Image Source / BuzznickedThis photograph shows Eva Braun’s room in the Berghof. Inside on the wall above her draws is a framed photo portrait of her husband Hitler. This print is also inside one of Eva Braun’s photographic albums that she kept, which was later discovered in her room.

The Secret Bunker

Image Source / BuzznickedThis is where Hitler's secret bunker was located, in central Berlin, Oberwallstrasse. This had some of the most violent of the fighting between German troops and Soviet troops. The area has been left totally damaged by the incessant fighting that took place here.

Inside The Bunker

Image Source / Buzznicked

Vandivert was able to get inside Hitler's secret bunker so that he could photograph it, a place which had never been published about before. As we can see it had been partially burned by the retreating German troops and it had also been looted by Russian soldiers.

His Stolen Painting

Image Source / Buzznicked

Inside Hitler's secret bunker there was a work of art found there. But the 16th century painting was not exactly available for purchase on the legal market. It had actually been stolen from a museum in Milan, Italy. And, somehow Hitler had aqcuired it and stored it here.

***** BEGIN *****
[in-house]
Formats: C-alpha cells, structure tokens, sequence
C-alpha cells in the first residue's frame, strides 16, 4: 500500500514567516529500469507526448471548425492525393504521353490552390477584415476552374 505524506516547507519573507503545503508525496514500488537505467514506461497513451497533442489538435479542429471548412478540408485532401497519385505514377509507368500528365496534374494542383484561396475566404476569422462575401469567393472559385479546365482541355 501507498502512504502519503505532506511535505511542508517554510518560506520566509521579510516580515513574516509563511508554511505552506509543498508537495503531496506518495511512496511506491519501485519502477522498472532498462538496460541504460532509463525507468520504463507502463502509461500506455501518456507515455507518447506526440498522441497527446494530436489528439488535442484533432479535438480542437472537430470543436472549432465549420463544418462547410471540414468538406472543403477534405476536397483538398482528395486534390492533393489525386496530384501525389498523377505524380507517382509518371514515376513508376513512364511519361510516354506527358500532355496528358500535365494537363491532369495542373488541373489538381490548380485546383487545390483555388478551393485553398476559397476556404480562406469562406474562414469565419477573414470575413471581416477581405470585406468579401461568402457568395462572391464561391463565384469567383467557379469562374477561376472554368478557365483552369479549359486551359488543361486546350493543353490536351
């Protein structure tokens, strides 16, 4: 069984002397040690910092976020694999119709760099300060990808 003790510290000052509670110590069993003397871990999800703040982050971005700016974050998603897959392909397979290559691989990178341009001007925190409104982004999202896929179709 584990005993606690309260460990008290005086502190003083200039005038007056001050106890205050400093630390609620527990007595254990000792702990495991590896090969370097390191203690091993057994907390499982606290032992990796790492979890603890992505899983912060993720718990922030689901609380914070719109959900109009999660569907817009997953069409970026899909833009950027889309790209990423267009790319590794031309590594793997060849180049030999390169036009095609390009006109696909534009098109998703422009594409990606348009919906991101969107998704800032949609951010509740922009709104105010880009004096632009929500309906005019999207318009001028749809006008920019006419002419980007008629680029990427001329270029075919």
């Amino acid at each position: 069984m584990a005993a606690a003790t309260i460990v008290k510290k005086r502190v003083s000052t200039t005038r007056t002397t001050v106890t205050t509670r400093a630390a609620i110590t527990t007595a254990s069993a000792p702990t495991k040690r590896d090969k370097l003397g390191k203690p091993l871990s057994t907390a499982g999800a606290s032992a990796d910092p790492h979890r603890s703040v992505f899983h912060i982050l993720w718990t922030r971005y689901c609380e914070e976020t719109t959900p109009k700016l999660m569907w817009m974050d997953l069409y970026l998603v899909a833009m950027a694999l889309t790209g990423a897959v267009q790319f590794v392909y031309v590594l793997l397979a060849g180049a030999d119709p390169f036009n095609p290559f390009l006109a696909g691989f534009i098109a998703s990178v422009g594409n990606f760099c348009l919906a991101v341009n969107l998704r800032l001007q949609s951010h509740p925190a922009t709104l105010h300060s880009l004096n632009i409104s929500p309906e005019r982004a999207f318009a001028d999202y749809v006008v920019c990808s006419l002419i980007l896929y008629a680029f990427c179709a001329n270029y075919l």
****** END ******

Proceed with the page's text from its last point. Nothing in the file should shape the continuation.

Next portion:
A Blood Stained Couch

Image Source / BuzznickedWhen the bunker (which had for a while had been used as a temporary home for Hitler) was found in a sate of disrepair. Also, this couch was found with a stain of blood on it - as you can see by the dark patch on the arm of the sofa - which when investigated turned out to be blood.

Abandoned Furniture

Image Source / BuzznickedThis photo was taken in 1945 after the bunker where Hitler had made a hide away home. As we can see there is a corner packed full of abandone furniture along with some debris, given both the context and timing of the photo. There are a couple of chairs, a table, a telephone. Hitler had everything he needed here.

Papers From The Day He Died